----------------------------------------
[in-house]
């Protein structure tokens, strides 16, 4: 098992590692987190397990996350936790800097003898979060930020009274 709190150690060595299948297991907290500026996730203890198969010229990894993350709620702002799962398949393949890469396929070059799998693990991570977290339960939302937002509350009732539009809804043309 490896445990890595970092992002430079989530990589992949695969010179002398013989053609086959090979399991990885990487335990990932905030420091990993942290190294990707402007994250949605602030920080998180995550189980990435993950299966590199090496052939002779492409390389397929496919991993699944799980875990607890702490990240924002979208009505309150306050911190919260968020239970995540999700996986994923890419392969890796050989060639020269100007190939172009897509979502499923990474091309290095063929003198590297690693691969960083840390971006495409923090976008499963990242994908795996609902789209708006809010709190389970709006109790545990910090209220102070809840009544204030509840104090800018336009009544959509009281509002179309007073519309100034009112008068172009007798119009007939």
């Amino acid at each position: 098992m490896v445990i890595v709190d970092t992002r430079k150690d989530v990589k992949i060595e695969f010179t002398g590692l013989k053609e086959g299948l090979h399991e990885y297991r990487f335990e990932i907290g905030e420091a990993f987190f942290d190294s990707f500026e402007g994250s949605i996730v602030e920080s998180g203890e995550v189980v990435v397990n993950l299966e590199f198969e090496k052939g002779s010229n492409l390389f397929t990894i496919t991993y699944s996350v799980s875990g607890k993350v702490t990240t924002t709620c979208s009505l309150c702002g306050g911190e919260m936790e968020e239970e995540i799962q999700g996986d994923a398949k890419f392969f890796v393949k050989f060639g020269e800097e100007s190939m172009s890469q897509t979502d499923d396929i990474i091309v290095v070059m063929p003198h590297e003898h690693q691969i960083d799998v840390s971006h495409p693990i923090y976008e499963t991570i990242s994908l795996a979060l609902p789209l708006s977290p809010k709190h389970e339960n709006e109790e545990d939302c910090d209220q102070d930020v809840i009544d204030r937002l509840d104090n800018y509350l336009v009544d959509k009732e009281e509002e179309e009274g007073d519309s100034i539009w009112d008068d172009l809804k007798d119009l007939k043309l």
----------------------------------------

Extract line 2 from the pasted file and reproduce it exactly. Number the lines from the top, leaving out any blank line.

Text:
């Protein structure tokens, strides 16, 4: 098992590692987190397990996350936790800097003898979060930020009274 709190150690060595299948297991907290500026996730203890198969010229990894993350709620702002799962398949393949890469396929070059799998693990991570977290339960939302937002509350009732539009809804043309 490896445990890595970092992002430079989530990589992949695969010179002398013989053609086959090979399991990885990487335990990932905030420091990993942290190294990707402007994250949605602030920080998180995550189980990435993950299966590199090496052939002779492409390389397929496919991993699944799980875990607890702490990240924002979208009505309150306050911190919260968020239970995540999700996986994923890419392969890796050989060639020269100007190939172009897509979502499923990474091309290095063929003198590297690693691969960083840390971006495409923090976008499963990242994908795996609902789209708006809010709190389970709006109790545990910090209220102070809840009544204030509840104090800018336009009544959509009281509002179309007073519309100034009112008068172009007798119009007939």